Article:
OASIS OF PAINT – Fintan Magee and Suhaib Attar in Azraq Refugee Camp

After more than 5 years of war in Syria, the death and destruction continues unabated. More than half of Syria’s people have fled their homes. In search of refuge they wait at closed borders and for deadly sea crossings. Refugees do not arrive at destinations, but rather at waiting places. They wait for the war to stop and for food and water to be distributed, for paperwork to be processed, for a permit to work or to attend a school. They wait for their lives to resume. They wait for news of death. Syrians are stuck between a world they knew that no longer exists and a future they cannot start. They are trapped in the waiting place.

Spirit Animals

In Azraq Refugee camp there are some children who arrive without their parents. All the stories are different. Some children’s parent’s died in the war, others lost their parents in transit across the border and some have parents than can not or no longer wish to care for them. Kids who do not have guardians stay in a specific space that is an orphanage of sorts. They are not permitted to leave this space until they are either 18 or they are reunified with their parents. The space is run by IRC (International Rescue Committee) and is in a desert camp with stark white pre-fabricated containers. Together with Fintan Magee, Jordanian artist Suhaib Attar and the kids, painted their space, covering every bit of white space with color. Oasis Paint Fintan Magee Suhaib Attar Azraq Refugee Camp

Flora in the Desert

Sea of Dream
Flying Hope

After the project in the refugee camp, Fintan painted a wall in Suhaib’s neighborhood of East Amman. Inspired by Syrian children confined to the refugee camps in Jordan, Fintan Magee painted a girl who had lost her parents fleeing Syria. Alongside a fading reflection of her past life she gazes into a future that is unknown. The piece is titled THE EXILE and below is some text Fintan wrote about the wall:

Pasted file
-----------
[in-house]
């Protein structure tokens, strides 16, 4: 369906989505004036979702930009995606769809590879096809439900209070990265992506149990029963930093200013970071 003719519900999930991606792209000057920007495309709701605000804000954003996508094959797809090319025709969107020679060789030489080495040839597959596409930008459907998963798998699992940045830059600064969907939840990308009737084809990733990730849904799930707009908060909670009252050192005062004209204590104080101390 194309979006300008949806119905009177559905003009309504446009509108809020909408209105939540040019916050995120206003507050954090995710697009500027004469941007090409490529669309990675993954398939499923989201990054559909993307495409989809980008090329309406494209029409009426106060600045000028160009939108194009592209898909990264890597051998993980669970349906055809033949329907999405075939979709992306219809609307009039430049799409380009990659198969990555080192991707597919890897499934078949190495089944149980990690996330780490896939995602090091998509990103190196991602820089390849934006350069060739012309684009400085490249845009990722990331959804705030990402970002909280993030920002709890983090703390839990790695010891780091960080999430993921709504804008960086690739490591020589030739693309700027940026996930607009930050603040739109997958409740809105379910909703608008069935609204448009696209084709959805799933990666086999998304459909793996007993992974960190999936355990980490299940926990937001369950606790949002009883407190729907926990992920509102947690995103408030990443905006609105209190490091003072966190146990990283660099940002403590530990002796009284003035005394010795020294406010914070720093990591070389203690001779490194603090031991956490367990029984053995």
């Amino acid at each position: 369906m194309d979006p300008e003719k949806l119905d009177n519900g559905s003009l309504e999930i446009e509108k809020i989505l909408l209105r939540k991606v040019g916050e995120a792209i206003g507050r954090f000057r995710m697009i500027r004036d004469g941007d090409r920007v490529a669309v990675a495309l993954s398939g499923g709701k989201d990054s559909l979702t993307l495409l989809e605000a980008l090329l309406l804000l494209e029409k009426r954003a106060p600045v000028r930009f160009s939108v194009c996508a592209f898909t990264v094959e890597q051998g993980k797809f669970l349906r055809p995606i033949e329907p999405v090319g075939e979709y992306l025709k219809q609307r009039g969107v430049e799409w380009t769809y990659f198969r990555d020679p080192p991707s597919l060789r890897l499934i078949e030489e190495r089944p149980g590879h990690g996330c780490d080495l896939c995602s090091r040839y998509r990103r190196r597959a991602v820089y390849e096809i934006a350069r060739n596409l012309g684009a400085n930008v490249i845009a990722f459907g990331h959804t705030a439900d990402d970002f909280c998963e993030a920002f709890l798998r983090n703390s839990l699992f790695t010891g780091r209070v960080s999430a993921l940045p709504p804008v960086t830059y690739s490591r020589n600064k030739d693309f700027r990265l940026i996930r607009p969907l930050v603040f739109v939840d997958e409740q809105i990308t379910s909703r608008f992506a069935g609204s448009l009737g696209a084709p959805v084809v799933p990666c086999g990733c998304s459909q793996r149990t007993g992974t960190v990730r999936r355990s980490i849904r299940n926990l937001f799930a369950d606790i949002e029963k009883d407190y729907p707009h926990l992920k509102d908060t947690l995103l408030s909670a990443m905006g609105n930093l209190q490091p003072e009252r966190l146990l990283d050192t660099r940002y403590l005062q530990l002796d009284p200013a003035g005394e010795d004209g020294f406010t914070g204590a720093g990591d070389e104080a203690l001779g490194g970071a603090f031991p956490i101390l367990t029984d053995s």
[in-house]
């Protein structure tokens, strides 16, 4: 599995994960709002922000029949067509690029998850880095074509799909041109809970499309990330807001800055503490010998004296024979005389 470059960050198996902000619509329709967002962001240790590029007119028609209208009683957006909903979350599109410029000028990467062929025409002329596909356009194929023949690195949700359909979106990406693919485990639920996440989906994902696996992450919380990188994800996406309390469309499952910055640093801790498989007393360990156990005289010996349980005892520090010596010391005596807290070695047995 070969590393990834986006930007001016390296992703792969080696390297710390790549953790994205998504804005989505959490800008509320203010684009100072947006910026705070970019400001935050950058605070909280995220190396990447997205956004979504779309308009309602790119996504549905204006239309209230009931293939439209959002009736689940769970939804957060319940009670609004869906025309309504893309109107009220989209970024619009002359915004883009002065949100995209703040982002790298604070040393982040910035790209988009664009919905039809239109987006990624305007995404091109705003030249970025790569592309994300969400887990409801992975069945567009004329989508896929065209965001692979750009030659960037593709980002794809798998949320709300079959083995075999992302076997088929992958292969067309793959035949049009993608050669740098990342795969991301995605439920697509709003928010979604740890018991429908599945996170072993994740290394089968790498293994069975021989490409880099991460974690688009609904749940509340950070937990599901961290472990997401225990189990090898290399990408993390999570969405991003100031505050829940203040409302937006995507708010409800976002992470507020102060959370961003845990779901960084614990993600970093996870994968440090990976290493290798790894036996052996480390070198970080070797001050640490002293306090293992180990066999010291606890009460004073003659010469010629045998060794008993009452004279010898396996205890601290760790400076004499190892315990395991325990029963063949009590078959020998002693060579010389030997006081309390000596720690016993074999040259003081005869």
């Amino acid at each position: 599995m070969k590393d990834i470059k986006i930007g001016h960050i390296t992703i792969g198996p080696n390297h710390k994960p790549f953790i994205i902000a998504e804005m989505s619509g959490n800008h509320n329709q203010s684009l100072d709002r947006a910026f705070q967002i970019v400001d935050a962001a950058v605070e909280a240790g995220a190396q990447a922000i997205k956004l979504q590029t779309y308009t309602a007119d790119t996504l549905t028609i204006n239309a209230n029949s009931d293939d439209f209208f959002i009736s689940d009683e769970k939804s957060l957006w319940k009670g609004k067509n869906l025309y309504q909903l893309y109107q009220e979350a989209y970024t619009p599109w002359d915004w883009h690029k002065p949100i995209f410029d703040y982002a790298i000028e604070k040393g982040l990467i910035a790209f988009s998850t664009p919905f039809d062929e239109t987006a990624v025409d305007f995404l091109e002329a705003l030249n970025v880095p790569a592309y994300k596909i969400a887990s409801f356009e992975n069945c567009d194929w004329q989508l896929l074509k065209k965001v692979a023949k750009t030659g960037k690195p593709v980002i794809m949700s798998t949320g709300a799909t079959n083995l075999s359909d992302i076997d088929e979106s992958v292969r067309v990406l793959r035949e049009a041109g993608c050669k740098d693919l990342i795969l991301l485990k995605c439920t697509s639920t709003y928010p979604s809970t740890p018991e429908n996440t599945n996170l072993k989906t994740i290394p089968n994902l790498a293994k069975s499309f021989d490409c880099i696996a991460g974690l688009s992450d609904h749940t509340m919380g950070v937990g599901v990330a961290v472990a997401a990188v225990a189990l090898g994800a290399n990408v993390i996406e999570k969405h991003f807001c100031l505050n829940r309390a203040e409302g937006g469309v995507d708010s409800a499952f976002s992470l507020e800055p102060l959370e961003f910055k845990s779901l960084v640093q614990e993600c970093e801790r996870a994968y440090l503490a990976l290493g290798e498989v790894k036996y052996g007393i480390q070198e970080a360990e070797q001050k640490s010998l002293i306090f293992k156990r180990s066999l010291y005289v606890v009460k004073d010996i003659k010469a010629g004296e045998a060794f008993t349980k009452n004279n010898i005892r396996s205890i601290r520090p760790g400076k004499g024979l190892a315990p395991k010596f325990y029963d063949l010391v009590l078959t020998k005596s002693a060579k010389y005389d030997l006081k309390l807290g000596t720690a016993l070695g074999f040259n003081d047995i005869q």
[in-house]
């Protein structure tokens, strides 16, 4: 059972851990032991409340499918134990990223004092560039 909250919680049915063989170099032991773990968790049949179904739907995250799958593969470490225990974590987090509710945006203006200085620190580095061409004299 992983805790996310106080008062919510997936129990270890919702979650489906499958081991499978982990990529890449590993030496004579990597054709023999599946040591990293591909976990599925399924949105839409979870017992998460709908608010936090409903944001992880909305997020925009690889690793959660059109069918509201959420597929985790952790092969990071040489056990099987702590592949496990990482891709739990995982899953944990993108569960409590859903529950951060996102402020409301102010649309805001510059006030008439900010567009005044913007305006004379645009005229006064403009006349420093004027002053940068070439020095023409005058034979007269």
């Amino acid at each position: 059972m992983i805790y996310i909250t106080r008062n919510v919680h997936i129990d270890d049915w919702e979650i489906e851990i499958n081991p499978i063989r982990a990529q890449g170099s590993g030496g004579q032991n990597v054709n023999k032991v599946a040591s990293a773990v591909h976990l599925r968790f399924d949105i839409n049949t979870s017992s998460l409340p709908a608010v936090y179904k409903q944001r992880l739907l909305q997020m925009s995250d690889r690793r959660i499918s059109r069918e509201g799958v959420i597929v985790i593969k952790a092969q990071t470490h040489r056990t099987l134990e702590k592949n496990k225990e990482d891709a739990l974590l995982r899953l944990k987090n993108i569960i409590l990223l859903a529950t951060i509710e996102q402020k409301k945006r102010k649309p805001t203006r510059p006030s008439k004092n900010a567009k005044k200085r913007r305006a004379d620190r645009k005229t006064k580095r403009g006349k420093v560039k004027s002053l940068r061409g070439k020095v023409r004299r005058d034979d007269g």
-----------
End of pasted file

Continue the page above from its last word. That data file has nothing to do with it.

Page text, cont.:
The piece is titled THE EXILE

“Jordan has absorbed more refugees than almost any other county. With almost 3 Million from Palestine, 1.4 Million from Syria and 200,000 from Iraq over half the country’s population is from a refugee background. The first wave of refugees in the country were Palestinian who fled their homeland during the creation of Israel in 1948. Most of the Palestinian’s in Jordan are now permanently settled and are allowed access to public services and healthcare, as a result, the areas that were once refugee camps have been transformed into urbanized neighbourhoods surrounding the nation’s cities.”Fintan Magee

“This wall, painted in one for these Predominately Palestinian neighbourhoods is a portrait of a young girl who escaped Syria with her three brothers. The brothers and sisters are currently in the ‘un-accompanied minors’ section of a refugee camp, a small orphanage for children that arrived with no parents or other family. This girl was the most outgoing of all the girls there, leaving the private girls-only section everyday to play football, socialize and speak to her brothers. I was surprised by how many people I met in the camp had rejected resettlement in other countries as they felt that if they left the camp their homeland would be lost for them, choosing instead to wait out the war in the hope that they could return to their homes. Almost everyone I met dreamed of returning to Syria over anything else.”Fintan Magee

A project by AptArt, text and photography by Samantha Robinson, founder of AptArt.org

More Information